Reporting Edgar Linares
ST. PAUL, Minn. (WCCO/AP) — Minnesota has accepted a federal offer to put more low-income people on a state-fashioned Medicaid program with the costs falling to the federal government.
“This is a big step forward for Minnesota,” said Gov. Mark Dayton.
On Tuesday, Dayton signed a bill authorizing the expansion that affects more than 35,000 people. For instance, childless adults making less than $15,000 a year will be eligible for the government-sponsored Medical Assistance coverage.
Thousands more people who are on the premium-based MinnesotaCare plan will be shifted to the Medical Assistance program.
“This is going to reduce the cost of health care coverage for the rest of us who are on private insurance,” said Dayton. “People in this situation become ill, they don’t have medical coverage. They wait until they’re really sick then they go to the hospital emergency room and those costs are higher.”
Dayton says expanding eligibility will save the state a projected amount of $129 million in the 2014-15 biennium.
The Democratic-led Legislature approved the expansion last week. It’s connected to the new federal health insurance law, which has caused Republican leaders in other states to balk, including Wisconsin.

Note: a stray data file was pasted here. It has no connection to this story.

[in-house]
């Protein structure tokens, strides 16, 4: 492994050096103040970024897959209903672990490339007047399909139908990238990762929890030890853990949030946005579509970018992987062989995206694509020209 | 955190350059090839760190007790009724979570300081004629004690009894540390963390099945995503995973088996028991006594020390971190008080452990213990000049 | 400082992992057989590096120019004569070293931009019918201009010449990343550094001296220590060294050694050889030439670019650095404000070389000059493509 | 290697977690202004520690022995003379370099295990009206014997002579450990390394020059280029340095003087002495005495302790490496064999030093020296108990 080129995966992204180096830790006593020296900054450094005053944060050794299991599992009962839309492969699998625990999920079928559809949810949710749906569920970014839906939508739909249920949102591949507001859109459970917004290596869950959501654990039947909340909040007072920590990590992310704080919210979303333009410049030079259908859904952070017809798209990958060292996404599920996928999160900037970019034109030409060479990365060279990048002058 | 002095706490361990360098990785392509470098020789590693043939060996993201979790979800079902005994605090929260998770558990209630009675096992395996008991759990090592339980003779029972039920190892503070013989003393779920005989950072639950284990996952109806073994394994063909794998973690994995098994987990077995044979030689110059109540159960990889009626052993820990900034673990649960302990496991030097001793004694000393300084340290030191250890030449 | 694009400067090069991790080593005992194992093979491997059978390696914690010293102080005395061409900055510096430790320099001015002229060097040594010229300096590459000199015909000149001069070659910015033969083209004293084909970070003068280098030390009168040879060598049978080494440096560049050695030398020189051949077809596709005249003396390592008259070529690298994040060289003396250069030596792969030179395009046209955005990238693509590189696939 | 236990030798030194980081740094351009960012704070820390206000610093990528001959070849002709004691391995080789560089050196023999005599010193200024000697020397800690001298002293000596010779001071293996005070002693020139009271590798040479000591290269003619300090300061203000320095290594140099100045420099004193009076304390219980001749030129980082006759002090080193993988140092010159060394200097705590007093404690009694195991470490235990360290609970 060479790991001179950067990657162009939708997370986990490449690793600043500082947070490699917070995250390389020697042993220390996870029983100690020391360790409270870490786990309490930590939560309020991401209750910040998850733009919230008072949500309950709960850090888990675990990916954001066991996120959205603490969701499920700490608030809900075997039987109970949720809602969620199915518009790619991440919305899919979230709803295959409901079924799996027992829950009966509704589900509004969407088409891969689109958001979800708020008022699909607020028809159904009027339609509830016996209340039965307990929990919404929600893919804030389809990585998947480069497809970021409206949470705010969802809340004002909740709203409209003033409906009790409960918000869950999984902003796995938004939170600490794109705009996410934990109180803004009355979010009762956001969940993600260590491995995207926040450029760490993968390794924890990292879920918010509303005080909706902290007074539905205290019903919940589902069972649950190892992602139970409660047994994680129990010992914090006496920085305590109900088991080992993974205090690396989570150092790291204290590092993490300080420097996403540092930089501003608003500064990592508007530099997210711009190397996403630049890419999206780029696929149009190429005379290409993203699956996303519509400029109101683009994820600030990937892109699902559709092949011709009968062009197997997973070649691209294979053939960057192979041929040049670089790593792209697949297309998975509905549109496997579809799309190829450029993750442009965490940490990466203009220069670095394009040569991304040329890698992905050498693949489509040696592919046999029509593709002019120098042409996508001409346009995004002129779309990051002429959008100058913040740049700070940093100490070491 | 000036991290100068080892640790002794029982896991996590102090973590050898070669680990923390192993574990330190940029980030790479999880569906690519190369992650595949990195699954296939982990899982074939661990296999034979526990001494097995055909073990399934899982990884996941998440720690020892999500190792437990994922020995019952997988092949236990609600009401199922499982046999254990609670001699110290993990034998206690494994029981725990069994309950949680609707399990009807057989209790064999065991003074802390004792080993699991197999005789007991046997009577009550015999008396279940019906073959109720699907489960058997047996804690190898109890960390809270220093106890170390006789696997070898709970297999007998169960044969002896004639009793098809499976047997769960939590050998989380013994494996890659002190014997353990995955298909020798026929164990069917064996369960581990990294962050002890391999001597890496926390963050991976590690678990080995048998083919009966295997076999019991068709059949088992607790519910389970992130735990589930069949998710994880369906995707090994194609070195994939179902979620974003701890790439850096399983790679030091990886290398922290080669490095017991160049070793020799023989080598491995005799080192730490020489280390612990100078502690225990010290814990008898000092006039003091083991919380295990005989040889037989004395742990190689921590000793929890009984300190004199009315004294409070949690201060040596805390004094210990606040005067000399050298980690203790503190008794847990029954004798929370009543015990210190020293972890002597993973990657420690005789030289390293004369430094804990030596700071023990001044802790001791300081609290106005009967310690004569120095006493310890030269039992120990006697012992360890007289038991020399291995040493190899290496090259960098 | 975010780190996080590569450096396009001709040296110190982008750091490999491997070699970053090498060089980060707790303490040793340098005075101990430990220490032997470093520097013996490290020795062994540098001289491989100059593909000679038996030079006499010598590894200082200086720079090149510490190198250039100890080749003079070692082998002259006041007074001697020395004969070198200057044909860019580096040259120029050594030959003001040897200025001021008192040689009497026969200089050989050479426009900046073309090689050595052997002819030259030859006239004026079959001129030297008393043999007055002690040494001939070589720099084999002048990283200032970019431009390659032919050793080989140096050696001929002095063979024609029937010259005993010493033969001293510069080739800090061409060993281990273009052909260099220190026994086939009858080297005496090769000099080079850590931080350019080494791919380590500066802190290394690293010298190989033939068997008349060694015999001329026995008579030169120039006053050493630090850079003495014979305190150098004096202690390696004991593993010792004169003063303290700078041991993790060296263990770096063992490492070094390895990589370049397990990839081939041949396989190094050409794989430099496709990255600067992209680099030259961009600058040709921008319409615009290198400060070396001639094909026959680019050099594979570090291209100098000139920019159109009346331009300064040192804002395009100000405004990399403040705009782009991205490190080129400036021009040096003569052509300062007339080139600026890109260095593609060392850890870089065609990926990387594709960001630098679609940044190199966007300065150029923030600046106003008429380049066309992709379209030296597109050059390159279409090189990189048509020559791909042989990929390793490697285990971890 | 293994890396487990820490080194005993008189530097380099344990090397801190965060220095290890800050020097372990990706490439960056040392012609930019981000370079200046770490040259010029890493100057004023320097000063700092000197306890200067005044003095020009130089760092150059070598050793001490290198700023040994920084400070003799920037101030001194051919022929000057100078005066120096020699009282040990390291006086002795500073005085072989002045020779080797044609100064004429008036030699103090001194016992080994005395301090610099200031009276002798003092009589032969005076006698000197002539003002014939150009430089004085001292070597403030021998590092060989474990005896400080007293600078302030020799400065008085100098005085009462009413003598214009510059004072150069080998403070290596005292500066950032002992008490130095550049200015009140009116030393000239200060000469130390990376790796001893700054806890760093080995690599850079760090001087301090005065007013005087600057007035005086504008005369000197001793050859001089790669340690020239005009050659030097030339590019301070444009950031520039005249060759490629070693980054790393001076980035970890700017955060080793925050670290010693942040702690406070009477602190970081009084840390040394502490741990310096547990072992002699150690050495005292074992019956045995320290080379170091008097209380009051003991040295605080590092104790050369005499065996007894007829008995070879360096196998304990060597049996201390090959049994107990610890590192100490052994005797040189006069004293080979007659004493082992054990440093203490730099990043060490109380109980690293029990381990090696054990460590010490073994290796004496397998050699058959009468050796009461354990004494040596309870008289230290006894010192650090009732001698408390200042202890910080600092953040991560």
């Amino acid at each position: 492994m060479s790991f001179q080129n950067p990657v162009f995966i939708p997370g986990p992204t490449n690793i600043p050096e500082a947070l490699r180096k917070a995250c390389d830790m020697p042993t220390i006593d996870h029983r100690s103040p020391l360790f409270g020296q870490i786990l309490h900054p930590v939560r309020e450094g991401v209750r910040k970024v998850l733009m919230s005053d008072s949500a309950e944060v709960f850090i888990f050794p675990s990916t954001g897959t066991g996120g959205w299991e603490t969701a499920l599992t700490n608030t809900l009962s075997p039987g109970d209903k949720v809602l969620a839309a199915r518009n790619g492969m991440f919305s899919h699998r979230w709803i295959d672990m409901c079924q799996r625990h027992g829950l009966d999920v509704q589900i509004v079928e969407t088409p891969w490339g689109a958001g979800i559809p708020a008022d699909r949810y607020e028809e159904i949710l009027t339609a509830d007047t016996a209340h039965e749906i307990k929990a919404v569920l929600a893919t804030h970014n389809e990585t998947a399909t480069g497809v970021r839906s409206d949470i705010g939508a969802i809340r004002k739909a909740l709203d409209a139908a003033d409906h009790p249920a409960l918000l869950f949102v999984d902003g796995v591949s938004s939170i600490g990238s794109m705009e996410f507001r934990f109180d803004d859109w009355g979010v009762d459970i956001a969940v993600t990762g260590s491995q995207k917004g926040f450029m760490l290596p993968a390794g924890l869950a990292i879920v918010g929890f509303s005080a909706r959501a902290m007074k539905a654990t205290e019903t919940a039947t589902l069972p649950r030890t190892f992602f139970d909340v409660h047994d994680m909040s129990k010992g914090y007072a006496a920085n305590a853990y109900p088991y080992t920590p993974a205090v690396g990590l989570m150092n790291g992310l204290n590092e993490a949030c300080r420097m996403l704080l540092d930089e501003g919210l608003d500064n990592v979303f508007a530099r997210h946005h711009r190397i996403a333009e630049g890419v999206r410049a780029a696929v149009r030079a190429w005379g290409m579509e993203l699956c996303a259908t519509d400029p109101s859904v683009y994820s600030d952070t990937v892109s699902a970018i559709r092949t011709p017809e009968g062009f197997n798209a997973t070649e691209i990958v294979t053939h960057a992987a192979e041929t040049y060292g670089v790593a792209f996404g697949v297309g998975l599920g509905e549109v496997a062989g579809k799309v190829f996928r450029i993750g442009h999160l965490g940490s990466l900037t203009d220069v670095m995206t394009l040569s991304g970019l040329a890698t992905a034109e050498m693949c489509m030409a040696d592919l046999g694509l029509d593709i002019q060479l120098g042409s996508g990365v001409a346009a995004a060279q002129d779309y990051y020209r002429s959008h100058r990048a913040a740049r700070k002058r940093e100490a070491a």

Many Republicans in the Legislature opposed the bill, saying the federal government will likely run out of money to fund the coverage.
For those working on the front lines of health care coverage for low income Minnesotans the bill is great news.
“We think it’s good news for our community. We think it’s good news for our state,” said Lezlie Taylor, VP of Communication and Diversity for Greater Twin Cities United Way.
GTCUW provides funding for programs that have helped more than 60,000 low-income individuals with health care access in the Twin Cities Metro.
“It broadens the safety net for the community, in terms of the services that are needed,” said Taylor. “From a health care perspective this allows those folks more opportunity to have coverage.”
The federal government has committed to paying all extra costs for the first few years. By 2020, the state will have to pay 10 percent.
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